Andrea Pimentel: I see a couple of different components to it. It used to be that when you learned software, you’d get this big thick manual with it, and now, instead of doing that kind of thing, we’re designing so people can intuitively use these things, and it’s immediately helpful to them. Now companies are really looking a lot more towards what problems they can solve for their potential audience, and let’s make those products for them. So I think UI/UX is very much focused on that particular component—that first, we’re going to try to make the thing usable and intuitive. But also, let’s talk about what it is that you need. We’re not going to just make a product and hope people use it; let’s make something that’s specifically for you and helps make your life a bit easier along the way.

How has the role of UI/UX evolved in the industry? 

FM: I’ve seen a huge shift in the way companies think about designing products. It might have before started out with the inception of an idea, and it went immediately to an engineering team to build it, and then the designers came in afterward. Now it’s flipped completely: the designers are the ones coming in at the very beginning. The UX designers, product designers, so on and so forth—they’re coming at the beginning; they’re coming up with the idea because they’re the ones that talk to the humans. 

How has your guiding philosophy for the department evolved over the time you’ve headed it?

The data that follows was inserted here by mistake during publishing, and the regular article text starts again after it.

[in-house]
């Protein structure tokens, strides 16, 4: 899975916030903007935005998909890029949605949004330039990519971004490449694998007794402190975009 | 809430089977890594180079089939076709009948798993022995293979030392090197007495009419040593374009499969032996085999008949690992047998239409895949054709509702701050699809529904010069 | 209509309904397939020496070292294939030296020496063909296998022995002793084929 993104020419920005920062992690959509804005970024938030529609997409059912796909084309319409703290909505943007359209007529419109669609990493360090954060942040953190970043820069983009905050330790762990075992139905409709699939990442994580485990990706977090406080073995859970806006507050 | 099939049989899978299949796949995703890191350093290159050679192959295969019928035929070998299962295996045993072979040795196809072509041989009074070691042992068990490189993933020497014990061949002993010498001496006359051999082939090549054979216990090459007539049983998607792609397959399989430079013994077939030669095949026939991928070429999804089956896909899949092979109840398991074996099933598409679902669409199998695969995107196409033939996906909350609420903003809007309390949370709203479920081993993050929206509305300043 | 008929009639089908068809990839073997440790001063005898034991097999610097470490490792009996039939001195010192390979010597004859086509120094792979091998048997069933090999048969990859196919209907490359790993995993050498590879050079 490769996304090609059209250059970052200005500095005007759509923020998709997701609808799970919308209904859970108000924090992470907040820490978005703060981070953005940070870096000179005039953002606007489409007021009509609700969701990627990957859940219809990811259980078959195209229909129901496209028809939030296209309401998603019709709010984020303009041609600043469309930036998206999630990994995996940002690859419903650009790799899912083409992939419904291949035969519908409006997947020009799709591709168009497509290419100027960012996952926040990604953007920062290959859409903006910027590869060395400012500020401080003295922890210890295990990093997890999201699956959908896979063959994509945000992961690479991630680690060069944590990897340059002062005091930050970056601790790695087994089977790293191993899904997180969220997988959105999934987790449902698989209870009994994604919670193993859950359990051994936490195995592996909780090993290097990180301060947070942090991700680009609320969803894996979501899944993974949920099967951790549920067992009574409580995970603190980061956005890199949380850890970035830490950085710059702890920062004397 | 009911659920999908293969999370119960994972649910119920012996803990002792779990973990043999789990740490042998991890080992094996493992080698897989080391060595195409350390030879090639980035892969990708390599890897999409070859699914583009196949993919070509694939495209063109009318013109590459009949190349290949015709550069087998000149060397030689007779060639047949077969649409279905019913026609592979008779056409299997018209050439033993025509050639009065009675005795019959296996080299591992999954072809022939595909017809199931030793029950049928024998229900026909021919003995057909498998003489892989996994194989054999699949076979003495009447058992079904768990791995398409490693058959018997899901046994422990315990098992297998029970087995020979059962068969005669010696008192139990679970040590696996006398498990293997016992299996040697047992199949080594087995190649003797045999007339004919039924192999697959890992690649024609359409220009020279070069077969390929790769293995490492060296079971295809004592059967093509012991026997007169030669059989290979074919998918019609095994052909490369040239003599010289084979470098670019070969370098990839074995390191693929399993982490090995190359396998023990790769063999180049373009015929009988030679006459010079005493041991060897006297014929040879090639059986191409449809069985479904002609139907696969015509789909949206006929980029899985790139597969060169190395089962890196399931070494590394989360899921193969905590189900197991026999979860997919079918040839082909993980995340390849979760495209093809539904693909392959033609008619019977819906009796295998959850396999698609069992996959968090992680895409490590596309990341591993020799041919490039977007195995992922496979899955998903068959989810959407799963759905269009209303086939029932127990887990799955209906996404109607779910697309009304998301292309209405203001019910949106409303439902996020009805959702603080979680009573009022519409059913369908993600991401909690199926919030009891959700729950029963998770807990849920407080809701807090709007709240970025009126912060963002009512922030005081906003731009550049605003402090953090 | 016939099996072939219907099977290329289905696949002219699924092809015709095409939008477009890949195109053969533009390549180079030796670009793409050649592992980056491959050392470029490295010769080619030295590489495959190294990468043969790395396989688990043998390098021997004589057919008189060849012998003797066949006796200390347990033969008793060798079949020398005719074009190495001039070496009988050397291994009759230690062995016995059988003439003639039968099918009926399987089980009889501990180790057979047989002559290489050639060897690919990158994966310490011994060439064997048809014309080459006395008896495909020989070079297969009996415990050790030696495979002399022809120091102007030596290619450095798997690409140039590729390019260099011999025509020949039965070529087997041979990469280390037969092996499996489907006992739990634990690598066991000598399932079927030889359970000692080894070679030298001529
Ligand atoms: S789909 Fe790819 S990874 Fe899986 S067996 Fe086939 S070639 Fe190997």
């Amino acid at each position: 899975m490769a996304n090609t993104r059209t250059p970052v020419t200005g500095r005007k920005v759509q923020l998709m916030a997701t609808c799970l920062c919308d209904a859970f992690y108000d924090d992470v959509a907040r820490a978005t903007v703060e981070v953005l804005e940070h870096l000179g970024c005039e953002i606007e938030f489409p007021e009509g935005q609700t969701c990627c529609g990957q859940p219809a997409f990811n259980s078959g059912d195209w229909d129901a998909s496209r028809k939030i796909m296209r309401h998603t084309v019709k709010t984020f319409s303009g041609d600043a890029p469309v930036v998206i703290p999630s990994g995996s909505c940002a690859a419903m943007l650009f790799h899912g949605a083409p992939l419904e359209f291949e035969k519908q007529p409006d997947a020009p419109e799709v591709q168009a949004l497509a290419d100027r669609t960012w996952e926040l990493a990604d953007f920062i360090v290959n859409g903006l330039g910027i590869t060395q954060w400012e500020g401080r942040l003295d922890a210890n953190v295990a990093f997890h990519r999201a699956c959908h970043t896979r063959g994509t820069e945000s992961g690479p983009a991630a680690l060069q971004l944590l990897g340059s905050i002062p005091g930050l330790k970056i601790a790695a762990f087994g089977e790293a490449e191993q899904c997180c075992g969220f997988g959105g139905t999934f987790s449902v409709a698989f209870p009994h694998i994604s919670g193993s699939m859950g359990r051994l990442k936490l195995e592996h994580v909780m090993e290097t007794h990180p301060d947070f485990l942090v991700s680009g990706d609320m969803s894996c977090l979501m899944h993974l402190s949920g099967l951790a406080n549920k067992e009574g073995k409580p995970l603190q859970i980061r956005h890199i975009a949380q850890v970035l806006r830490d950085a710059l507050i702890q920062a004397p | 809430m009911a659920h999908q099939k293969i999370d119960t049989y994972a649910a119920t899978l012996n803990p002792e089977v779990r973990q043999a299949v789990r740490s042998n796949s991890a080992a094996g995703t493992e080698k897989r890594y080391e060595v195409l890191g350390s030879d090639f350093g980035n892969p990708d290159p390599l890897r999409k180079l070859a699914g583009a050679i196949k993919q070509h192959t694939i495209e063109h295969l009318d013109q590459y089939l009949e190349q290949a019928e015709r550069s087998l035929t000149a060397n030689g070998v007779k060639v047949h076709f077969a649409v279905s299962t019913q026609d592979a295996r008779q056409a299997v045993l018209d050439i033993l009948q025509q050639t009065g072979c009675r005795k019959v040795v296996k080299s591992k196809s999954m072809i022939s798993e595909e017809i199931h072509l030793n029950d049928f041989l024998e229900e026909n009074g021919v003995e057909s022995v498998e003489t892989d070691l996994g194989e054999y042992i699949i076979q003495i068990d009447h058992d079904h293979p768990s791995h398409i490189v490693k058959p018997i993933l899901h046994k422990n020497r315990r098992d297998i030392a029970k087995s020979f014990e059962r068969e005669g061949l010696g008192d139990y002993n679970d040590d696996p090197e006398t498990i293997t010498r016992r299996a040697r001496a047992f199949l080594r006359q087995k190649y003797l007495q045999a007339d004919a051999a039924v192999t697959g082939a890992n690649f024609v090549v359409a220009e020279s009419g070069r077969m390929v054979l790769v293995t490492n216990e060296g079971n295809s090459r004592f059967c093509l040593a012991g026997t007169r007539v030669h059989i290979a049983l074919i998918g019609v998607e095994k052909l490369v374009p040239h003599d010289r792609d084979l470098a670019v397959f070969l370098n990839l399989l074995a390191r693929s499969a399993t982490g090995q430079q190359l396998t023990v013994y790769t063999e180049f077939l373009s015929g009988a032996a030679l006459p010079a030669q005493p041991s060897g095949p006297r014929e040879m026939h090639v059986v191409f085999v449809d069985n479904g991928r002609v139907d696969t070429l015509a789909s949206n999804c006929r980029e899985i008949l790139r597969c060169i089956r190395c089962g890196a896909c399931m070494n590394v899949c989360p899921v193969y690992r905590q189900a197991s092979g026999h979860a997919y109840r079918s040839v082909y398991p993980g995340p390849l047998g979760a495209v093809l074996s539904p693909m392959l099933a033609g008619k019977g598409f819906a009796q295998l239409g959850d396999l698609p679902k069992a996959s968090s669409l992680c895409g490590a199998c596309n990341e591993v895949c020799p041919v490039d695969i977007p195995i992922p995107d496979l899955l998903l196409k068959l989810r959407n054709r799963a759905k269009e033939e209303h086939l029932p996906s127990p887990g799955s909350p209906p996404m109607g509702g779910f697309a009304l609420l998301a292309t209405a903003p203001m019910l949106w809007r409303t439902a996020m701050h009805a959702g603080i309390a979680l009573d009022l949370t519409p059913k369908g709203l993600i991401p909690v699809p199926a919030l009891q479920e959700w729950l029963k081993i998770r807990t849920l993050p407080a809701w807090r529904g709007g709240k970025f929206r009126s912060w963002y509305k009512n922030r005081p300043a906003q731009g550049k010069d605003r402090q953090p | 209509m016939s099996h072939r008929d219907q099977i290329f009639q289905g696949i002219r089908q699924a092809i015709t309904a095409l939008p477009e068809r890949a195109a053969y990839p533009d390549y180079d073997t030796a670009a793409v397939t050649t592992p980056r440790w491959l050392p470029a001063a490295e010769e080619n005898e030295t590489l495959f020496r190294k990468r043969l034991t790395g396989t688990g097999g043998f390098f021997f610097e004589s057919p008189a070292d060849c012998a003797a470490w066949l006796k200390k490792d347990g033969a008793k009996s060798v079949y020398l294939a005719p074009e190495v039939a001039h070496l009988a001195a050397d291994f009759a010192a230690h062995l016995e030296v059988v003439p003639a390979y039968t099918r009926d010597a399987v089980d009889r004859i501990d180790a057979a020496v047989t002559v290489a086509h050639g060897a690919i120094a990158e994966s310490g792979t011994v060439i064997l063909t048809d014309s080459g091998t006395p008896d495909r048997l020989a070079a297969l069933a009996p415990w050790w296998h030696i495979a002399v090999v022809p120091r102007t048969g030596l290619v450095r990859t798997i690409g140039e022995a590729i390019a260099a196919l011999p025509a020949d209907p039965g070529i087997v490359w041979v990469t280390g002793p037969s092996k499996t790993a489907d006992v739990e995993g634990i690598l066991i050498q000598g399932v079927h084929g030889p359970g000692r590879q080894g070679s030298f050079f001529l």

AP: When I first started teaching here, it was the computer arts media department, and it was very much about being great at software. And that is greatly different from our approach now, partly because the expectations of designers have changed so much, where, in so many fields, you were just expected to know how to use your digital tools. Over the years, it evolved from just knowing how to use the tools to learning to use those tools for a purpose. I think that has been just an absolutely astounding evolution over the 14 years that I’ve been teaching at this school and really seeing our students take their creativity to a higher and higher level and deeper purpose of trying to make people’s lives a bit better. 

FM: Although we teach some coding, which is an important part of our job, it’s simply one of the tools. So it’s just knowing the medium. If someone is a sculptor and doesn’t know about marble, can they be an amazing sculptor? If you’re a painter, and you don’t know how to use paint, or you don’t know how a paintbrush is made, or canvas, can you be an amazing painter? 

What kind of student should consider taking classes in the School of Interaction & UI/UX Design? 

FM: I think we’re a very inclusive kind of department in the way that when someone comes in from a different background, it’s good because we want them to use those skill sets with the user experience skill set that they gain. We get students—especially in the grad side—who are like, ‘Oh, but I don’t have a background in this. I have a business degree.’ Awesome! That’s great.

AP: So much of UI/UX is just empathy and understanding people. You know, that’s a big part of design anywhere. So we definitely welcome students who have a passion for solving problems through design. I think, also, being always interested in what’s next is a really important quality to have. [I]t’s very much about evolving and finding what’s next. And that’s terrifying for some people and exciting for some people. If you’re the kind of person who’s excited by that, then come join IxD!